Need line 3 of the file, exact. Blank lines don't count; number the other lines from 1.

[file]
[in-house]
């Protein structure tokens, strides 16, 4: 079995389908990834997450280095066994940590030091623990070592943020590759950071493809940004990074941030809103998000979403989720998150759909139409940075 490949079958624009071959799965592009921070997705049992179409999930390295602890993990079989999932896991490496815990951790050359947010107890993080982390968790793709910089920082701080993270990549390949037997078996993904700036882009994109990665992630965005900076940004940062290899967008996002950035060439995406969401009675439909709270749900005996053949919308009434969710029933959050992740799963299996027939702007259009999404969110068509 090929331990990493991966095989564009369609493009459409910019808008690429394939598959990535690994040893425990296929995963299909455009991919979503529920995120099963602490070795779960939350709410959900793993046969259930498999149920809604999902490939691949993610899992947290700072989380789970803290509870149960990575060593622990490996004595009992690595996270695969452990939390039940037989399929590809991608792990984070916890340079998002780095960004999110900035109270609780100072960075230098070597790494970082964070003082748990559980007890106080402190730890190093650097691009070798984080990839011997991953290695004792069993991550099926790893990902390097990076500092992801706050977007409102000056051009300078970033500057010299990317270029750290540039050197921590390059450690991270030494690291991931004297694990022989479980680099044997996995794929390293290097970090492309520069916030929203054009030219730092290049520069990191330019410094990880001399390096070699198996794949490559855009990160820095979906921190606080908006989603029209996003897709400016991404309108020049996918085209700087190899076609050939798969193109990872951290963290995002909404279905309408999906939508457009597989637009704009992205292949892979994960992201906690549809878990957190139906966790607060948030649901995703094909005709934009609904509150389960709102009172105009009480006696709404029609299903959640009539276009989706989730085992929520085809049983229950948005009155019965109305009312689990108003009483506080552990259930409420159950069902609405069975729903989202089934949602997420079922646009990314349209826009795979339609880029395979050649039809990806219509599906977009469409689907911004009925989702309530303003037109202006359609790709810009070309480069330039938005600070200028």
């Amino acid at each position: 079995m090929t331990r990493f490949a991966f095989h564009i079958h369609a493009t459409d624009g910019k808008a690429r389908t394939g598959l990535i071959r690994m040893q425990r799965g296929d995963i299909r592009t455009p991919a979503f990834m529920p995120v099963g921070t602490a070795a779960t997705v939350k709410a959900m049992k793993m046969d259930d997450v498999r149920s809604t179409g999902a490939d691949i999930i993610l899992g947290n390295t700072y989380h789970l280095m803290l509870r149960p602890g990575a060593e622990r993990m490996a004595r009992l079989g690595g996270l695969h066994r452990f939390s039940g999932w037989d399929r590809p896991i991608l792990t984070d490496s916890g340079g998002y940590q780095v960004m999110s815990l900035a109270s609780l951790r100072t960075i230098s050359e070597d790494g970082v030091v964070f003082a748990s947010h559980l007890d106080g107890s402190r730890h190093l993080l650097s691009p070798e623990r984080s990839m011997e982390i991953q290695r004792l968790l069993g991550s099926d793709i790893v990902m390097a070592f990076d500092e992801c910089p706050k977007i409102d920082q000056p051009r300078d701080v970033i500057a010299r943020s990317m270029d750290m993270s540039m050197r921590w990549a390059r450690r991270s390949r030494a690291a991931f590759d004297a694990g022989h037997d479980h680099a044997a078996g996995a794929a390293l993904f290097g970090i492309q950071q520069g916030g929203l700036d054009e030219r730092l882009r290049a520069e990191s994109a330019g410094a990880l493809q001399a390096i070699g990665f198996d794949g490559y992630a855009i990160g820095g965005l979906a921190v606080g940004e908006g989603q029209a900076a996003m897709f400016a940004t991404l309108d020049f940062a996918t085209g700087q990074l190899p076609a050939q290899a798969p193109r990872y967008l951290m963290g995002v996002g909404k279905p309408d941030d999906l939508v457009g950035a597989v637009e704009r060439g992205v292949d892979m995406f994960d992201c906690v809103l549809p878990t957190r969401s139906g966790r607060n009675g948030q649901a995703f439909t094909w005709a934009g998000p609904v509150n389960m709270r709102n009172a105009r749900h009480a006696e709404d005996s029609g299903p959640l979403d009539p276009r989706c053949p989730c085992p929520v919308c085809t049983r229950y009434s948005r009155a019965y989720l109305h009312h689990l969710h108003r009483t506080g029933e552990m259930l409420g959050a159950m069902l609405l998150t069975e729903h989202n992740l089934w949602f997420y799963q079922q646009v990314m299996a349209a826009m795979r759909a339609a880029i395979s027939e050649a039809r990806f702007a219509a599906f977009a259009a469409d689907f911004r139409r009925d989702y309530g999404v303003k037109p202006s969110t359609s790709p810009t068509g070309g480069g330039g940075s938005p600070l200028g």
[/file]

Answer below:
């Amino acid at each position: 079995m090929t331990r990493f490949a991966f095989h564009i079958h369609a493009t459409d624009g910019k808008a690429r389908t394939g598959l990535i071959r690994m040893q425990r799965g296929d995963i299909r592009t455009p991919a979503f990834m529920p995120v099963g921070t602490a070795a779960t997705v939350k709410a959900m049992k793993m046969d259930d997450v498999r149920s809604t179409g999902a490939d691949i999930i993610l899992g947290n390295t700072y989380h789970l280095m803290l509870r149960p602890g990575a060593e622990r993990m490996a004595r009992l079989g690595g996270l695969h066994r452990f939390s039940g999932w037989d399929r590809p896991i991608l792990t984070d490496s916890g340079g998002y940590q780095v960004m999110s815990l900035a109270s609780l951790r100072t960075i230098s050359e070597d790494g970082v030091v964070f003082a748990s947010h559980l007890d106080g107890s402190r730890h190093l993080l650097s691009p070798e623990r984080s990839m011997e982390i991953q290695r004792l968790l069993g991550s099926d793709i790893v990902m390097a070592f990076d500092e992801c910089p706050k977007i409102d920082q000056p051009r300078d701080v970033i500057a010299r943020s990317m270029d750290m993270s540039m050197r921590w990549a390059r450690r991270s390949r030494a690291a991931f590759d004297a694990g022989h037997d479980h680099a044997a078996g996995a794929a390293l993904f290097g970090i492309q950071q520069g916030g929203l700036d054009e030219r730092l882009r290049a520069e990191s994109a330019g410094a990880l493809q001399a390096i070699g990665f198996d794949g490559y992630a855009i990160g820095g965005l979906a921190v606080g940004e908006g989603q029209a900076a996003m897709f400016a940004t991404l309108d020049f940062a996918t085209g700087q990074l190899p076609a050939q290899a798969p193109r990872y967008l951290m963290g995002v996002g909404k279905p309408d941030d999906l939508v457009g950035a597989v637009e704009r060439g992205v292949d892979m995406f994960d992201c906690v809103l549809p878990t957190r969401s139906g966790r607060n009675g948030q649901a995703f439909t094909w005709a934009g998000p609904v509150n389960m709270r709102n009172a105009r749900h009480a006696e709404d005996s029609g299903p959640l979403d009539p276009r989706c053949p989730c085992p929520v919308c085809t049983r229950y009434s948005r009155a019965y989720l109305h009312h689990l969710h108003r009483t506080g029933e552990m259930l409420g959050a159950m069902l609405l998150t069975e729903h989202n992740l089934w949602f997420y799963q079922q646009v990314m299996a349209a826009m795979r759909a339609a880029i395979s027939e050649a039809r990806f702007a219509a599906f977009a259009a469409d689907f911004r139409r009925d989702y309530g999404v303003k037109p202006s969110t359609s790709p810009t068509g070309g480069g330039g940075s938005p600070l200028g």